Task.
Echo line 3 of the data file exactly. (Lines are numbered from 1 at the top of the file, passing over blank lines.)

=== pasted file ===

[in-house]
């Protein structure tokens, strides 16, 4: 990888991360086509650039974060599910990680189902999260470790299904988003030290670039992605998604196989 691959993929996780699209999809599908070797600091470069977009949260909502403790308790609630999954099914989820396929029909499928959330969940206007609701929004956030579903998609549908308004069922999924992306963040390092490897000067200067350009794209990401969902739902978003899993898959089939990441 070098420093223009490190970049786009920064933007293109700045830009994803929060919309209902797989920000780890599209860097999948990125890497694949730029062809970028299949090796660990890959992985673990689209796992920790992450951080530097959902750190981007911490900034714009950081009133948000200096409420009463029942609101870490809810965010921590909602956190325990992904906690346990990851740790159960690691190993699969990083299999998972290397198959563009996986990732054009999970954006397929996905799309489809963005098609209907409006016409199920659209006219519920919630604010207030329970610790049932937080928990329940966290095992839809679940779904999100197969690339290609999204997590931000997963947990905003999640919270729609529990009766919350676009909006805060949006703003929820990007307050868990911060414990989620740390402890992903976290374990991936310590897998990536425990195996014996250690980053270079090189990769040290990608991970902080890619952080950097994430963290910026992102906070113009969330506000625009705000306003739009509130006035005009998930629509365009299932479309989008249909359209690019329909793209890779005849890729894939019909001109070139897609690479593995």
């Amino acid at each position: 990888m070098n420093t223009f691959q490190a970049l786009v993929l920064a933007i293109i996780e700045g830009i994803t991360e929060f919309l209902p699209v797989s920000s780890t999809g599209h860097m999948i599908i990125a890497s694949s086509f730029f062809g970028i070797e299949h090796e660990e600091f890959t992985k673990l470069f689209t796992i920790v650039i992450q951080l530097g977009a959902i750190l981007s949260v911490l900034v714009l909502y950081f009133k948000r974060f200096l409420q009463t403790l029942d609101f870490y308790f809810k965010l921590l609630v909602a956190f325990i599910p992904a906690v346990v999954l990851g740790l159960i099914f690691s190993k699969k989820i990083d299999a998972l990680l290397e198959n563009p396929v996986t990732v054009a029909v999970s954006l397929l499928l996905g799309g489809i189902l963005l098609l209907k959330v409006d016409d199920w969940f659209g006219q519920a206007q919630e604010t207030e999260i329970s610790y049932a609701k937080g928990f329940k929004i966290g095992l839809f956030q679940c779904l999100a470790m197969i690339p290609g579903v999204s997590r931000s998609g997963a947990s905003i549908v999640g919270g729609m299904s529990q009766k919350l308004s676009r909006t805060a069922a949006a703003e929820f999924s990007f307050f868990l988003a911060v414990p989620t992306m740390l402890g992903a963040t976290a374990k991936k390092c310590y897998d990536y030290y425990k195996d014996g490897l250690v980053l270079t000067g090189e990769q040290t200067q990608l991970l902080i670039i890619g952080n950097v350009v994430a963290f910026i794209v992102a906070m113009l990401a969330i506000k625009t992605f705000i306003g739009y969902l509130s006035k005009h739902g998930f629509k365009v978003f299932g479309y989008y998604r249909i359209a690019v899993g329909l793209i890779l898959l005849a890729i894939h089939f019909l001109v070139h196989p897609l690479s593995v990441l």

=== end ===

């Amino acid at each position: 990888m070098n420093t223009f691959q490190a970049l786009v993929l920064a933007i293109i996780e700045g830009i994803t991360e929060f919309l209902p699209v797989s920000s780890t999809g599209h860097m999948i599908i990125a890497s694949s086509f730029f062809g970028i070797e299949h090796e660990e600091f890959t992985k673990l470069f689209t796992i920790v650039i992450q951080l530097g977009a959902i750190l981007s949260v911490l900034v714009l909502y950081f009133k948000r974060f200096l409420q009463t403790l029942d609101f870490y308790f809810k965010l921590l609630v909602a956190f325990i599910p992904a906690v346990v999954l990851g740790l159960i099914f690691s190993k699969k989820i990083d299999a998972l990680l290397e198959n563009p396929v996986t990732v054009a029909v999970s954006l397929l499928l996905g799309g489809i189902l963005l098609l209907k959330v409006d016409d199920w969940f659209g006219q519920a206007q919630e604010t207030e999260i329970s610790y049932a609701k937080g928990f329940k929004i966290g095992l839809f956030q679940c779904l999100a470790m197969i690339p290609g579903v999204s997590r931000s998609g997963a947990s905003i549908v999640g919270g729609m299904s529990q009766k919350l308004s676009r909006t805060a069922a949006a703003e929820f999924s990007f307050f868990l988003a911060v414990p989620t992306m740390l402890g992903a963040t976290a374990k991936k390092c310590y897998d990536y030290y425990k195996d014996g490897l250690v980053l270079t000067g090189e990769q040290t200067q990608l991970l902080i670039i890619g952080n950097v350009v994430a963290f910026i794209v992102a906070m113009l990401a969330i506000k625009t992605f705000i306003g739009y969902l509130s006035k005009h739902g998930f629509k365009v978003f299932g479309y989008y998604r249909i359209a690019v899993g329909l793209i890779l898959l005849a890729i894939h089939f019909l001109v070139h196989p897609l690479s593995v990441l």